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Opponents Look To Put Dogfighting On Tight Leash In Afghanistan

Dogfighting Under Scrutiny In Afghanistan
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WARNING: Video contains graphic images

Two large dogs collide in a cloud of dust, locked in a bloody struggle that will end with only one victor -- unless, that is, you count the hundreds of men clustered around them who have placed money on the outcome.

The contest is being staged on a dirt pitch on the outskirts of Kabul, and it's not a rare event.

Dogfighting is a traditional pastime in Afghanistan, and this is just one of hundreds of clashes played out every week in informal tournaments around the country.

For some, animal fights -- which can also involve cocks, rams, and raptors -- are a source of entertainment and, with luck, extra income.

Technically, these brutal contests are illegal. But due to their popularity, the amount of money thrown around, and the powerful people involved, Afghan authorities have done little to enforce any sort of ban.

That might soon change if increasingly vocal critics have their way, however.

Seeking to enforce the official ban on animal fighting for sport, religious leaders and rights activists have brought their campaign to the government.

Dihal Haq Habid, the country's deputy minister for the hajj and Islamic affairs, intends to take the issue up with the Interior Ministry.

"Dog, raptor, and cockfights are things that don't have a place in Islam," he says. "We are planning to meet with the Interior Ministry. Through the Interior Ministry we hope to ban these activities. We are hopeful that we will have an effect."

An 'Un-Islamic' Pastime

Although there are no reliable statistics, Habid argues that dogfighting is fueling gambling addiction and bankruptcy, which in turn is leading to crime and illegal activities. He considers the blood sport "un-Islamic."

Shamsullah Ahmadzai, head of Kabul's regional office of Afghanistan's Independent Human Rights Commission, calls dogfighting a primitive tradition.

He says he has brought up the issue of animal welfare with several Afghan lawmakers in an effort to raise awareness and to mobilize opposition to animal combat.

"People shouldn’t get pleasure from harming animals," he says. "During fights, one of the animals is always injured. The pain of an animal shouldn’t be a source of entertainment. The government should take measures."

Ahmadzai says that animal welfare is a foreign concept in Afghanistan, where most people do not keep pets and consider them unclean. This, he says, helps fuel the popularity of the matches.
Dog handlers claim that they treat their charges well and spend large amounts of money on food and care.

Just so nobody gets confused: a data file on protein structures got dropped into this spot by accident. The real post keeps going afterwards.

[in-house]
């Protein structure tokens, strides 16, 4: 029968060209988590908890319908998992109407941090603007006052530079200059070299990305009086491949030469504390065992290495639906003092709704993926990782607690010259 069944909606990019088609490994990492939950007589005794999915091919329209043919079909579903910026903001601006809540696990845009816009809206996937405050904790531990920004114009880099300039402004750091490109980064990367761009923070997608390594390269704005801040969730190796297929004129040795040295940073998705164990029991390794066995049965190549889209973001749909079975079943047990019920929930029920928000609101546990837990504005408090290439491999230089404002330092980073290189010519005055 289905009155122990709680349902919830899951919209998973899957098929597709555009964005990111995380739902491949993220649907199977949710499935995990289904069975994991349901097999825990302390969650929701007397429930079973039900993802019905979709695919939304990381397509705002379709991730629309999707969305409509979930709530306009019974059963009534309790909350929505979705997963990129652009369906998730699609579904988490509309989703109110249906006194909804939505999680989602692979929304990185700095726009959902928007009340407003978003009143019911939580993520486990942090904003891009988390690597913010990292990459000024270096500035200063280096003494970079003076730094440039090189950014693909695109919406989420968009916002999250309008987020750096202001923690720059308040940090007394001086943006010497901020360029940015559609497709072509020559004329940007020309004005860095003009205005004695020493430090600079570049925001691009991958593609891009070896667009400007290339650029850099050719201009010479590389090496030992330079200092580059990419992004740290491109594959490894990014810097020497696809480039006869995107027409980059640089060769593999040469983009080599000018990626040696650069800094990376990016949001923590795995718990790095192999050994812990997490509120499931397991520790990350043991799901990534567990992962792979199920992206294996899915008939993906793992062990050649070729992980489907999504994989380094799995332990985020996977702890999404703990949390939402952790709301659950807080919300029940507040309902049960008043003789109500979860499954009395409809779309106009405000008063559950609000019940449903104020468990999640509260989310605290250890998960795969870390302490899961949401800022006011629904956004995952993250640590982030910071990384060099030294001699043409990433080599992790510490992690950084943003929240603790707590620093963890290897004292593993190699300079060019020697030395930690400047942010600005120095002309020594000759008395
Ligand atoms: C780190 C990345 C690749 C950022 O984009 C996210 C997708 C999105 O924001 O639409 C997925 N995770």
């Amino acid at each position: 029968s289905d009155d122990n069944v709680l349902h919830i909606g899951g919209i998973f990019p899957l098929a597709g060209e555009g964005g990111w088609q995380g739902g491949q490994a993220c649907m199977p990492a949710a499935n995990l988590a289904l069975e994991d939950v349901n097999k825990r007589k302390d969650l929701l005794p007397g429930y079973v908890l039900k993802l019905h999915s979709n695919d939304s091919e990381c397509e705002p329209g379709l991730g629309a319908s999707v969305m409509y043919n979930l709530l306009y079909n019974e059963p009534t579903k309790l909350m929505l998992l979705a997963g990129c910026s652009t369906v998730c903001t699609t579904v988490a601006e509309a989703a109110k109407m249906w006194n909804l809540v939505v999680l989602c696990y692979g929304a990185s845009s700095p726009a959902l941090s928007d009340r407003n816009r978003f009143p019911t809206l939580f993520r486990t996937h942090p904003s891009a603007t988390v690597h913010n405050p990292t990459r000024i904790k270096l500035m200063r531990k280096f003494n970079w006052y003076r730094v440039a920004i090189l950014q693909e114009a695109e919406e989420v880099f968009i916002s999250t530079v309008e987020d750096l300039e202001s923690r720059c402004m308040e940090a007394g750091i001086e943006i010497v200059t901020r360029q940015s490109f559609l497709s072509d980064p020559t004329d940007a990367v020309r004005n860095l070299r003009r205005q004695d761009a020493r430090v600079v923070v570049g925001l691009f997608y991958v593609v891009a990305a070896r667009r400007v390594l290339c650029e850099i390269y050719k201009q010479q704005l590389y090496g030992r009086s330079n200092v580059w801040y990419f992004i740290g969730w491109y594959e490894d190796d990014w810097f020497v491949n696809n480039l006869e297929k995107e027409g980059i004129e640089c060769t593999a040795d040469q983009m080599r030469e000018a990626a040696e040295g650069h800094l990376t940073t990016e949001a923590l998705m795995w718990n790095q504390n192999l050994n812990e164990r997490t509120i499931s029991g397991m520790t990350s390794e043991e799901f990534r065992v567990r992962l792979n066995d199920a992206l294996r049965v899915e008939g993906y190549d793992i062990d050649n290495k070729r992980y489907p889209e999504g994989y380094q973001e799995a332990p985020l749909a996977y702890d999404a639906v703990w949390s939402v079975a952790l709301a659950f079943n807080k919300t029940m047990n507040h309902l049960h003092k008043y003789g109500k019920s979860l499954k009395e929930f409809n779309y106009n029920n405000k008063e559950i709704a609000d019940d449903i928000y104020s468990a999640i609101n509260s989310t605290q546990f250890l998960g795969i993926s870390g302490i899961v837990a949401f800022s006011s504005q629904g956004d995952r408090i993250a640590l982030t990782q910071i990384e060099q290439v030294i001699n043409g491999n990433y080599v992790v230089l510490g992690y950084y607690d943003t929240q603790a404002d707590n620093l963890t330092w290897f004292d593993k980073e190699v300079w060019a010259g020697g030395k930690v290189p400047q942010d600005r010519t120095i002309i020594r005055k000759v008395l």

Dog handlers claim that they treat their charges well and spend large amounts of money on food and care.

Dog handlers involved in the contests remain unapologetic. They insist that the animals are treated better than family members and that matches are more humane than in other countries because the dogs do not fight to the death.

Noor Mohammad, who comes from a long line of dog trainers, has been involved in the matches for the past 26 years.

According to Mohammad, the matches do not usually end when one of the animals is killed but rather when one dog asserts its dominance or its opponent surrenders -- typically when one of the dogs retreats to the edge of the makeshift arena or puts its tail between its legs.

Mohammad adds that the money owners spend on feeding and caring for their dogs each month can exceed the monthly earnings of most Afghan families.

"We give the dogs veal," he says. "We boil this with the bone until it is very soft. We give it to them in the morning [before a fight]. The expense of keeping a dog is a lot. It is more than feeding a family. It is a hobby. The food we and the animals get is all from God."

Mohammad says a top fighting dog can sell for as much as a new car and that its potential winnings can exceed the investment many times over.

Banned By The Taliban

According to Mohammad, the largest and most lucrative fights, held at private venues involving animals belonging to wealthy businessman and government ministers, boast purses of thousands of dollars.

"Ministers, tribal chiefs, military commanders, and many other respectable people are keeping dogs," he says. "They're bringing their dogs [to the fight] with bodyguards and inside fancy cars, which I have never sat in. I have seen those people betting 1 million afghanis (about $21,000)."

The contests have been especially popular in and around the capital. But in areas of Afghanistan where militants enjoy greater sway, crowds have dwindled following a number of deadly attacks on dogfighting matches.

The Taliban, which banned dogfighting during its reign, appears to be enforcing its edict in deadly fashion.

In February 2010, a bomb attack on a dogfight in Lashkar Gah, in Helmand Province, left at least three people dead and more than 30 injured.

That Taliban attack was preceded by two others in Kandahar in February 2008. One, a suicide bombing near a dogfight, left at least 80 men dead and wounded 90. A second attack a week later claimed 10 more lives.
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    Frud Bezhan

    Frud Bezhan is the editor for Afghanistan, Iran, and Pakistan in the Central Newsroom at RFE/RL. Previously, he was a correspondent and reported from Afghanistan, Kosovo, and Turkey. Prior to joining RFE/RL in 2011, he worked as a freelance journalist in Afghanistan and contributed to several Australian newspapers, including The Age and The Sydney Morning Herald.

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